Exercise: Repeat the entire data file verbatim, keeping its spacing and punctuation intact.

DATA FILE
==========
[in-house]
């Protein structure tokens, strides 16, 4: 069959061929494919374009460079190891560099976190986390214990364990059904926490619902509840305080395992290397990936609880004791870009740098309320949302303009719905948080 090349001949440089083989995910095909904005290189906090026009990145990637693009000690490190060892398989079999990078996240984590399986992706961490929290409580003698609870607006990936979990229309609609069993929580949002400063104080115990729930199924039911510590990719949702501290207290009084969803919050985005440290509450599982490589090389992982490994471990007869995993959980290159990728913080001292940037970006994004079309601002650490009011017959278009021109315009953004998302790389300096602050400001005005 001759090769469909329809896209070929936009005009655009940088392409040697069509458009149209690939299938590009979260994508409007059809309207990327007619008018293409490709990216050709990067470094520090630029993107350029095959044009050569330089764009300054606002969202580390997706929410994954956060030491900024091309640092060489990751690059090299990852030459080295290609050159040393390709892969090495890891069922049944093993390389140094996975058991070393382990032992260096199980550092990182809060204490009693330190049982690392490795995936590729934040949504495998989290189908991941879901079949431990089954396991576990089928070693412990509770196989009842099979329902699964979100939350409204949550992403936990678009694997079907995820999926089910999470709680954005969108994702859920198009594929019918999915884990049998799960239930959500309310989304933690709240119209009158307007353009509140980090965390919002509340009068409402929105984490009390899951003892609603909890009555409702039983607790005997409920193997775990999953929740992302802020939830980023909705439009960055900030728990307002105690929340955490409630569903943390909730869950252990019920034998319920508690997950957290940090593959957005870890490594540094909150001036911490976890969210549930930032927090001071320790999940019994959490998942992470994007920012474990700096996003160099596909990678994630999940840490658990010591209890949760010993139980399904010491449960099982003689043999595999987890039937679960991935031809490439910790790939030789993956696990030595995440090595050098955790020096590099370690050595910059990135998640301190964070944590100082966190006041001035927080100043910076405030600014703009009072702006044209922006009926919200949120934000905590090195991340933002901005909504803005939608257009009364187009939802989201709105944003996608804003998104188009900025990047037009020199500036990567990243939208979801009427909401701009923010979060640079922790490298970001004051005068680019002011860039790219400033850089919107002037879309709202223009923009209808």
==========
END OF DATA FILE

[in-house]
């Protein structure tokens, strides 16, 4: 069959061929494919374009460079190891560099976190986390214990364990059904926490619902509840305080395992290397990936609880004791870009740098309320949302303009719905948080 090349001949440089083989995910095909904005290189906090026009990145990637693009000690490190060892398989079999990078996240984590399986992706961490929290409580003698609870607006990936979990229309609609069993929580949002400063104080115990729930199924039911510590990719949702501290207290009084969803919050985005440290509450599982490589090389992982490994471990007869995993959980290159990728913080001292940037970006994004079309601002650490009011017959278009021109315009953004998302790389300096602050400001005005 001759090769469909329809896209070929936009005009655009940088392409040697069509458009149209690939299938590009979260994508409007059809309207990327007619008018293409490709990216050709990067470094520090630029993107350029095959044009050569330089764009300054606002969202580390997706929410994954956060030491900024091309640092060489990751690059090299990852030459080295290609050159040393390709892969090495890891069922049944093993390389140094996975058991070393382990032992260096199980550092990182809060204490009693330190049982690392490795995936590729934040949504495998989290189908991941879901079949431990089954396991576990089928070693412990509770196989009842099979329902699964979100939350409204949550992403936990678009694997079907995820999926089910999470709680954005969108994702859920198009594929019918999915884990049998799960239930959500309310989304933690709240119209009158307007353009509140980090965390919002509340009068409402929105984490009390899951003892609603909890009555409702039983607790005997409920193997775990999953929740992302802020939830980023909705439009960055900030728990307002105690929340955490409630569903943390909730869950252990019920034998319920508690997950957290940090593959957005870890490594540094909150001036911490976890969210549930930032927090001071320790999940019994959490998942992470994007920012474990700096996003160099596909990678994630999940840490658990010591209890949760010993139980399904010491449960099982003689043999595999987890039937679960991935031809490439910790790939030789993956696990030595995440090595050098955790020096590099370690050595910059990135998640301190964070944590100082966190006041001035927080100043910076405030600014703009009072702006044209922006009926919200949120934000905590090195991340933002901005909504803005939608257009009364187009939802989201709105944003996608804003998104188009900025990047037009020199500036990567990243939208979801009427909401701009923010979060640079922790490298970001004051005068680019002011860039790219400033850089919107002037879309709202223009923009209808």